Breed still on ballot as ‘acting mayor’

Election officials say they can't change her ballot designation without a court order

Unless someone goes to court to demand a change, Sup. London Breed will appear on the June Ballot as “acting mayor.”

John Arntz, head of the Department of Elections, has rejected a challenge from District Five resident Karen Fishkin, who argued earlier in January that Breed couldn’t list the “acting” job because she was never elected mayor.

Breed is on the ballot as ‘acting mayor,’ a job she no longer holds

After the Board of Supes elected Mark Farrell as interim mayor, Fishkin again appealed to the department, saying that Breed was no longer acting mayor and that the ballot designation was misleading.

In a follow-up sent Jan 25, Fishkin argued that “it would be highly misleading to allow London Breed to claim to the voters on the official ballot that her current public office is “acting mayor,” since it is an office she no longer occupies.”

Within less than 24 hours, Arntz replied: “The Department of Elections cannot change a ballot designation after the statutory deadline has passed, except through a court order.”

So it’s possible that in June, people will go to the polls and see Breed described as acting mayor, even though she left that job in January.

Also today, the first super-PAC, unlimited independent expenditure committee was created for the June election. It’s called “It’ Our Time: Women Supporting London Breed,” and the principal officer is Andrea Shorter. The treasurer is Andrew Sinn, who works for 50+1 Strategies, an Oakland political consulting firm that has worked for numerous San Francisco candidates.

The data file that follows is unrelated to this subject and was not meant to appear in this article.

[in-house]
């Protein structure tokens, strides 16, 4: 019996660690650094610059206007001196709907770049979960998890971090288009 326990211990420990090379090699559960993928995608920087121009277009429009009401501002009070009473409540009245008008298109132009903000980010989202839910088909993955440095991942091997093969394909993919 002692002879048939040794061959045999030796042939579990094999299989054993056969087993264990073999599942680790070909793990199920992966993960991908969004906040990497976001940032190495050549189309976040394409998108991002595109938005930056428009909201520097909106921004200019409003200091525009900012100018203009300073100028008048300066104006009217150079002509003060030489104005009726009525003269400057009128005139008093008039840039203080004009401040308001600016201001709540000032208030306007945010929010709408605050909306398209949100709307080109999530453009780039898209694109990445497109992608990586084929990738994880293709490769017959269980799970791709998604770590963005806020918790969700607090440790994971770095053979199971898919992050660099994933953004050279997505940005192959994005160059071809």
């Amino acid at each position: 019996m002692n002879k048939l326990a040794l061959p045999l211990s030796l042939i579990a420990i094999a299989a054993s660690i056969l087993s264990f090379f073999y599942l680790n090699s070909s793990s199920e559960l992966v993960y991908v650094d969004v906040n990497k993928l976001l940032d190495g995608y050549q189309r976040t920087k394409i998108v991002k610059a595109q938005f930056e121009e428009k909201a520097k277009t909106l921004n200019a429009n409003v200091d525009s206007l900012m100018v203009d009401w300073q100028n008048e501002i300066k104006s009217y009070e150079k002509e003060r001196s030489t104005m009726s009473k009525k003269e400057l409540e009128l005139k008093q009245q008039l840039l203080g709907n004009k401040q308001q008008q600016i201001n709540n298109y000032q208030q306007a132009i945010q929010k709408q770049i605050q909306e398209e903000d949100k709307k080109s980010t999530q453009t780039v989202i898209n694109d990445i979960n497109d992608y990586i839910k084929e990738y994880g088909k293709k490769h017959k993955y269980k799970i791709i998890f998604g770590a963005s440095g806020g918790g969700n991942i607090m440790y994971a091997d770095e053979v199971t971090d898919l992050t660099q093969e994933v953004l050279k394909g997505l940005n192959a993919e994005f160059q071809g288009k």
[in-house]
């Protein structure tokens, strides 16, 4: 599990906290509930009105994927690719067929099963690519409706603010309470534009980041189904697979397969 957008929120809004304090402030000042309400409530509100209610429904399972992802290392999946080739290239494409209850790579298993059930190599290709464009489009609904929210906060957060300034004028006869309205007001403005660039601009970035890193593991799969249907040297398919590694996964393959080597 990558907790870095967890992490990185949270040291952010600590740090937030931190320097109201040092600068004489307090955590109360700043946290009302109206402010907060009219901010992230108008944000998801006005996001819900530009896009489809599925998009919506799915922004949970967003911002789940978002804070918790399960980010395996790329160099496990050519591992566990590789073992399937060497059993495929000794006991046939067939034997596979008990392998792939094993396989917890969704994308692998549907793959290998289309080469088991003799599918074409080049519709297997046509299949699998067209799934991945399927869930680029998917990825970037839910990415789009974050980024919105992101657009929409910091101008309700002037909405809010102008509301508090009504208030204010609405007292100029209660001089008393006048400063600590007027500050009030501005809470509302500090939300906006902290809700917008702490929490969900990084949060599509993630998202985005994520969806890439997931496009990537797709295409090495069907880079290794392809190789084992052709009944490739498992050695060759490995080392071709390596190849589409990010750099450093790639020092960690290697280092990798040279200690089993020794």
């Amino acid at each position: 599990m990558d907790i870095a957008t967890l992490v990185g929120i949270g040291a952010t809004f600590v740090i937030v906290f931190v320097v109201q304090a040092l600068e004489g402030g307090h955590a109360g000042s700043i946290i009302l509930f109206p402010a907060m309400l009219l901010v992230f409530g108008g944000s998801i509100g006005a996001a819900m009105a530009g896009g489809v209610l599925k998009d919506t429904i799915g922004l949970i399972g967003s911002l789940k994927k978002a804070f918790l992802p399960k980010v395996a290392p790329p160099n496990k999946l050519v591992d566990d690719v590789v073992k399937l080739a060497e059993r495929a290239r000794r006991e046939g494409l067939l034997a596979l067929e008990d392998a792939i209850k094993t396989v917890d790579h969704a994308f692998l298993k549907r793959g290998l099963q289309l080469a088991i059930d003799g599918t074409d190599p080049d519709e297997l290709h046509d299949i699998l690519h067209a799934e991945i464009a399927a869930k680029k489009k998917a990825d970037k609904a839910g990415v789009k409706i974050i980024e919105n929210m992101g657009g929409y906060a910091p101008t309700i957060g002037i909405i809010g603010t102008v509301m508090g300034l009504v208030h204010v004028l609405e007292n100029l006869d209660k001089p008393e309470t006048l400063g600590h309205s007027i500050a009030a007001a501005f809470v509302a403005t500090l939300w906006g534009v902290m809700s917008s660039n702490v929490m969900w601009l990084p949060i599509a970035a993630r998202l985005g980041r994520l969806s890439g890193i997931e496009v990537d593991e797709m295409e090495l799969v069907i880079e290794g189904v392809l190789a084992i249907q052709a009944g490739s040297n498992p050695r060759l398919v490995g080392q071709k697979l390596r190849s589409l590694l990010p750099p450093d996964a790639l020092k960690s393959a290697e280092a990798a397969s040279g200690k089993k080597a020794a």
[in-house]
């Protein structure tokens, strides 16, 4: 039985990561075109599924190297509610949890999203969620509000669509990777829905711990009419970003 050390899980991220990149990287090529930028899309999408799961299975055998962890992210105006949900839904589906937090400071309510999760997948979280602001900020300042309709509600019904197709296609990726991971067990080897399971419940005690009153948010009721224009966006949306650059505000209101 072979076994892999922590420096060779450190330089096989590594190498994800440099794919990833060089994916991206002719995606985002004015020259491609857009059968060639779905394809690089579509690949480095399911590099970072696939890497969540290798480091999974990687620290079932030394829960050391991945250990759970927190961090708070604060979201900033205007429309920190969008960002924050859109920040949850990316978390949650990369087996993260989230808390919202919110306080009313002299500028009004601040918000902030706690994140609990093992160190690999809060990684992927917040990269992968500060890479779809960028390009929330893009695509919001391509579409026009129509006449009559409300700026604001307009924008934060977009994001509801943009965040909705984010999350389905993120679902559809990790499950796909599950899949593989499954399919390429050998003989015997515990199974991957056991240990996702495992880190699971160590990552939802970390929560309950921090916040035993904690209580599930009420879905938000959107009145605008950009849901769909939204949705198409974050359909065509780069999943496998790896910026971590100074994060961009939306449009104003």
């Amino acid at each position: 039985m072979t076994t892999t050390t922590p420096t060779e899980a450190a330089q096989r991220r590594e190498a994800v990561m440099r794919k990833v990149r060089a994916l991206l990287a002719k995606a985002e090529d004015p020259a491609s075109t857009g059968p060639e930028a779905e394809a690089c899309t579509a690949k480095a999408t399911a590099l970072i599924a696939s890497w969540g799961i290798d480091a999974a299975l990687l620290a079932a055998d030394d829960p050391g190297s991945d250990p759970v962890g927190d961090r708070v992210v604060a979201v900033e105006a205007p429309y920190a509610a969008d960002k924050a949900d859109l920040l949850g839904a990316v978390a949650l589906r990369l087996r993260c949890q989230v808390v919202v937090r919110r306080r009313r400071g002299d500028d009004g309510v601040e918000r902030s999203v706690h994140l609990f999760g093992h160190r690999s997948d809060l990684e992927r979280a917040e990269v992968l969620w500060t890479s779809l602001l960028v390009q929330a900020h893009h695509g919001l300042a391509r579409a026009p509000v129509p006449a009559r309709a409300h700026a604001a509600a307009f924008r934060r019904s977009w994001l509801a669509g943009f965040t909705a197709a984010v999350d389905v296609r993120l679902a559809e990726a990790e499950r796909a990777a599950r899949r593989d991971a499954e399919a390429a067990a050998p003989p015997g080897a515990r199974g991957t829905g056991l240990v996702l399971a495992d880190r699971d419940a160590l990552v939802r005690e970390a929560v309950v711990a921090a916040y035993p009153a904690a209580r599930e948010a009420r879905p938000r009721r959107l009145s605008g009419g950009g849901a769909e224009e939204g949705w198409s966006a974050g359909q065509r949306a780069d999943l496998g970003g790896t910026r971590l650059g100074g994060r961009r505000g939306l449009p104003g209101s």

The group reports no funding yet. But if Ron Conway is involved, it will have all the money it needs to attack Breed’s opponents, which is what these IEs typically do.

Mark Leno called on Breed and all candidates to reject super-PAC funding:

“Now that the first Super PAC has been created, it’s time to take a stand, and I sincerely hope Supervisor Breed will join me in rejecting the corrupting influence of Super PACs,” said Leno. “Hopefully all candidates can agree that we’ve had enough of billionaires throwing money around in San Francisco politics. Deep-pocketed donors have enough power, and the candidates should stand together to put the power back in the hands of the people fighting to make San Francisco affordable for everyone.”

Sup. Jane Kim has signed off on the pledge to reject and denounce super-PAC funding. Breed so far has not.